Colstfoot, bright and brave

We are already a good two or three weeks into spring here in southern New England, and like most springs, the weather has swung widely back and forth between frost and snow and warm weather, so warm, in fact, that on one 75 degree day my younger son went swimming in the lake with hisContinue reading “Colstfoot, bright and brave”

Signs of change (red osier)

Looking back over the last month or so, I realize I saw the first fragile signs of the coronavirus pandemic receding in, of all places, the grocery store. For the last year, grocery trips have been pretty stark: one person per family, and as few trips as possible.  If we see a friend or acquaintance,Continue reading “Signs of change (red osier)”


News stories are appearing everywhere about new coronavirus variants appearing globally (in 31 countries as of Dec 31, 2020) and in the U.S. (California, Florida, Colorado).  While print and online sources generally treat this news with caution, talk of mutant viruses is front and center in the television and radio news cycle.  On my shortContinue reading “Variants”

Questions please!

I’m trying something new with my Coronavirus posts, which is to ask readers of this blog for their questions about the biology of this infection.   I’ve been inspired by reading Heather Cox Richardson’s wonderfully informative posts and podcasts on Facebook where she puts current political news in a broader historical context (she also is onContinue reading “Questions please!”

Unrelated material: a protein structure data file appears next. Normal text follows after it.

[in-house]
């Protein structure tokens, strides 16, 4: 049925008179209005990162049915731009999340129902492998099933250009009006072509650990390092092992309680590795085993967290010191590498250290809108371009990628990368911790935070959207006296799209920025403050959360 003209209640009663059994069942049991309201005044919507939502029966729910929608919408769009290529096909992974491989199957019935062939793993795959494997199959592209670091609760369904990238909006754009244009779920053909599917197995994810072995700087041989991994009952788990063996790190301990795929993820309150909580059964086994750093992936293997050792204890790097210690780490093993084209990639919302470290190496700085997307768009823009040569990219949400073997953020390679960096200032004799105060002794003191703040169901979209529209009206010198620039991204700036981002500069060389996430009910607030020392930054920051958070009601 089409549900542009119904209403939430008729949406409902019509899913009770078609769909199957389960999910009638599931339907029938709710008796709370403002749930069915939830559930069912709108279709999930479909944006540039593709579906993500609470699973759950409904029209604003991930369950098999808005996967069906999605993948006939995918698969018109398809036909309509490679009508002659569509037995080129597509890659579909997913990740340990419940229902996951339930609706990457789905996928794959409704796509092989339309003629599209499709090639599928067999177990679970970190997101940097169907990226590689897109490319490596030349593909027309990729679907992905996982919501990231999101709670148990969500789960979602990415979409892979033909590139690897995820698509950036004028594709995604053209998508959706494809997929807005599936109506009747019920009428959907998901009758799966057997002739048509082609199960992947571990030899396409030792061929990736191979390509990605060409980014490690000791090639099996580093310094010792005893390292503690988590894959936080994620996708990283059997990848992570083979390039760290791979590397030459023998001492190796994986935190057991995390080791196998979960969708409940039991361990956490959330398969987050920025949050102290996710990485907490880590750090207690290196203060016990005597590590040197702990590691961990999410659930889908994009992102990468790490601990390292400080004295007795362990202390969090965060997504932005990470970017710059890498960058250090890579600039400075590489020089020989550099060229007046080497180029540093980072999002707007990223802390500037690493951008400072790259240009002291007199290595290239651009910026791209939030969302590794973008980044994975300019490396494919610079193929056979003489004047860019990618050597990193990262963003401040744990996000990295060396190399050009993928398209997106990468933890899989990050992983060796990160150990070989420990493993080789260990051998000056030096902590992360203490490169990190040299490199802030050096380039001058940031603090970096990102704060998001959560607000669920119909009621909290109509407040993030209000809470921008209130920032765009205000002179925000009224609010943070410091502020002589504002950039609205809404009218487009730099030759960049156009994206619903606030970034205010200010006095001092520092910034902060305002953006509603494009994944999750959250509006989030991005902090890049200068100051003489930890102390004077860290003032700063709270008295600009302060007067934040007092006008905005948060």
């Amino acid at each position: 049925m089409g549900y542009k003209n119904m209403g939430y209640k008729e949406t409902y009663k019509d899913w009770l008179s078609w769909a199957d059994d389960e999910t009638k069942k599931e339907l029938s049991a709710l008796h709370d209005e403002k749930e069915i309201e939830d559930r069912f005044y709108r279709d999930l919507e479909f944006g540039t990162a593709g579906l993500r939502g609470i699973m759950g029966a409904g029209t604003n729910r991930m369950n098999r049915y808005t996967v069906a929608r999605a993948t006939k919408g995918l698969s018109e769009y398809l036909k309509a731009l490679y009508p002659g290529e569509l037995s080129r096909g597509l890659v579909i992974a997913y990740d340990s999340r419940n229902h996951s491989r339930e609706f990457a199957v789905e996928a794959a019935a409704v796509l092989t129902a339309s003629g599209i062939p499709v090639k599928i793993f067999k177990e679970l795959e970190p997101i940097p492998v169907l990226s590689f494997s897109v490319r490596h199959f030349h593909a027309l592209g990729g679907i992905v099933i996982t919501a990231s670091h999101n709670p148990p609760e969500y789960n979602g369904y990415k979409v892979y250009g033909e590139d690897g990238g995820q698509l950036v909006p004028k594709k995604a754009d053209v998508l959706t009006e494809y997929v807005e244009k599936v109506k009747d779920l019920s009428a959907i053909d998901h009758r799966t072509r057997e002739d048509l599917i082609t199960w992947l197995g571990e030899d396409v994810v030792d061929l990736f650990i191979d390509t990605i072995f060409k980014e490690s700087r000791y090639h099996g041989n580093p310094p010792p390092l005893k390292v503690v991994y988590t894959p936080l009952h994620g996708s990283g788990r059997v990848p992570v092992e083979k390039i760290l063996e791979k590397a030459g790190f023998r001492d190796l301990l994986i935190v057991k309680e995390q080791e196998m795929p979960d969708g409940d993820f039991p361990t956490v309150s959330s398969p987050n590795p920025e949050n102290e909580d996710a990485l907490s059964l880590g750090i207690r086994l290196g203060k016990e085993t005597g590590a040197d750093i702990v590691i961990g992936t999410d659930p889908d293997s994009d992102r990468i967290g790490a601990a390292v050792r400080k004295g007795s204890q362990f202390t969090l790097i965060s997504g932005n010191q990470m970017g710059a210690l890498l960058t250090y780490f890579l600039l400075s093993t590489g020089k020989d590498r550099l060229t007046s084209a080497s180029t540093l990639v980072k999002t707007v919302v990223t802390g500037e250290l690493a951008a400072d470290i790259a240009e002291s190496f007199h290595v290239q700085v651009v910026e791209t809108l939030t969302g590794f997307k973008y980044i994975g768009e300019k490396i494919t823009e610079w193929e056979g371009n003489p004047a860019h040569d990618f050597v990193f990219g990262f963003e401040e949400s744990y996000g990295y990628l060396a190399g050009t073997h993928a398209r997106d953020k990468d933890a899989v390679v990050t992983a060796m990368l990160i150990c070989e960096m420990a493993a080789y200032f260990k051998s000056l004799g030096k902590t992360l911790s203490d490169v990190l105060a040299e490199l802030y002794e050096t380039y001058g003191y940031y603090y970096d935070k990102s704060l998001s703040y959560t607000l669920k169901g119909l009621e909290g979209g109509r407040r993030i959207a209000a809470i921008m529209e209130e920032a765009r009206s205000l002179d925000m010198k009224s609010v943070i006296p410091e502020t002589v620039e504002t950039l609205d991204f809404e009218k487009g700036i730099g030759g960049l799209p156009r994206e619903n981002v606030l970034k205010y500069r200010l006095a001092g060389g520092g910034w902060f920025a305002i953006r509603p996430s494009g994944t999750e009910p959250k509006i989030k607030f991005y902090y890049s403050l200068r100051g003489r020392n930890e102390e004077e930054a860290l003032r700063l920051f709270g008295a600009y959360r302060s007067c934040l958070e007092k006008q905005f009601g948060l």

Unexpected winter critters

Our walks through the woods takes us across a small bridge over a stream, down a wooden walkway built over a wet area, and then on a flat, gently winding path that ends in a view of the lake.  Because this path is just at end of our road, we walk it often, even moreContinue reading “Unexpected winter critters”

Mixed blessings (goldenrods and ragweed)

Today I am enjoying our summer-like weather in early fall, lying on my hammock under a brilliant blue sky, listening to the wind blow through the trees. Yes, that same wind does periodically drop leaves from the honey locust in our backyard right into my coffee cup, and yes, the leaves on the maple treeContinue reading “Mixed blessings (goldenrods and ragweed)”

Perspective, Part 3: Age and health risk factors

In Part #2 of this post I discussed community risk as if all members of the community had the same risk of severe illness and death if infected with SARS-CoV-2, which we all know isn’t true.  While a small number of people may have a genetic quirk that makes them uniquely susceptible to this infectionContinue reading “Perspective, Part 3: Age and health risk factors”

Perspective, Part 2: Infection vs disease

When I think about the coronavirus pandemic, I try to think of it from two different viewpoints at once: what is the risk to myself and my family, and what is the risk to my broader community?   The first viewpoint allows me to get the right ‘anxiety setting’ on my personal stress dial.  We generallyContinue reading “Perspective, Part 2: Infection vs disease”